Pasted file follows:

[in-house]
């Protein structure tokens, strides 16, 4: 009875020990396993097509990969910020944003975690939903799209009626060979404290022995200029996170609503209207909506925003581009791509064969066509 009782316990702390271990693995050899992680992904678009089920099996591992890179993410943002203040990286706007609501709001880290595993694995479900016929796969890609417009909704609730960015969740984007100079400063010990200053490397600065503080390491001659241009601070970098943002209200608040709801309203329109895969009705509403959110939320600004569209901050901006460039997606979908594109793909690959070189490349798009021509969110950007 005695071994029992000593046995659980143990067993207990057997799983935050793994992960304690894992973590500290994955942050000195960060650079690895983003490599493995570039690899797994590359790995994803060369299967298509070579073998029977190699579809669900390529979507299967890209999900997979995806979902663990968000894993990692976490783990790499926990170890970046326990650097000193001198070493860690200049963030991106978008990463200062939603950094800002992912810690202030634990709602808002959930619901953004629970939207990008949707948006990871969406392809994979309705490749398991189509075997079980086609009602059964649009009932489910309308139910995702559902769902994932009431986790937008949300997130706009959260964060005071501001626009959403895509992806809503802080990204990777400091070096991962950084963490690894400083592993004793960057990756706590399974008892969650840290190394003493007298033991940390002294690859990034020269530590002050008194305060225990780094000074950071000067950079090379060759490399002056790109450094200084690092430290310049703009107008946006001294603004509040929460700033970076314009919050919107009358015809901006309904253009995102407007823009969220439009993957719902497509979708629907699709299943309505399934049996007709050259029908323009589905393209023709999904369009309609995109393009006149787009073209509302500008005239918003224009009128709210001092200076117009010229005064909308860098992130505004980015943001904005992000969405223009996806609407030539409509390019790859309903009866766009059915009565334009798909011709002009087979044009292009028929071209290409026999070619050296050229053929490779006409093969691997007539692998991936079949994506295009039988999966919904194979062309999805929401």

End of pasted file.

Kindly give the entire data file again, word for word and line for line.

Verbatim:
[in-house]
């Protein structure tokens, strides 16, 4: 009875020990396993097509990969910020944003975690939903799209009626060979404290022995200029996170609503209207909506925003581009791509064969066509 009782316990702390271990693995050899992680992904678009089920099996591992890179993410943002203040990286706007609501709001880290595993694995479900016929796969890609417009909704609730960015969740984007100079400063010990200053490397600065503080390491001659241009601070970098943002209200608040709801309203329109895969009705509403959110939320600004569209901050901006460039997606979908594109793909690959070189490349798009021509969110950007 005695071994029992000593046995659980143990067993207990057997799983935050793994992960304690894992973590500290994955942050000195960060650079690895983003490599493995570039690899797994590359790995994803060369299967298509070579073998029977190699579809669900390529979507299967890209999900997979995806979902663990968000894993990692976490783990790499926990170890970046326990650097000193001198070493860690200049963030991106978008990463200062939603950094800002992912810690202030634990709602808002959930619901953004629970939207990008949707948006990871969406392809994979309705490749398991189509075997079980086609009602059964649009009932489910309308139910995702559902769902994932009431986790937008949300997130706009959260964060005071501001626009959403895509992806809503802080990204990777400091070096991962950084963490690894400083592993004793960057990756706590399974008892969650840290190394003493007298033991940390002294690859990034020269530590002050008194305060225990780094000074950071000067950079090379060759490399002056790109450094200084690092430290310049703009107008946006001294603004509040929460700033970076314009919050919107009358015809901006309904253009995102407007823009969220439009993957719902497509979708629907699709299943309505399934049996007709050259029908323009589905393209023709999904369009309609995109393009006149787009073209509302500008005239918003224009009128709210001092200076117009010229005064909308860098992130505004980015943001904005992000969405223009996806609407030539409509390019790859309903009866766009059915009565334009798909011709002009087979044009292009028929071209290409026999070619050296050229053929490779006409093969691997007539692998991936079949994506295009039988999966919904194979062309999805929401």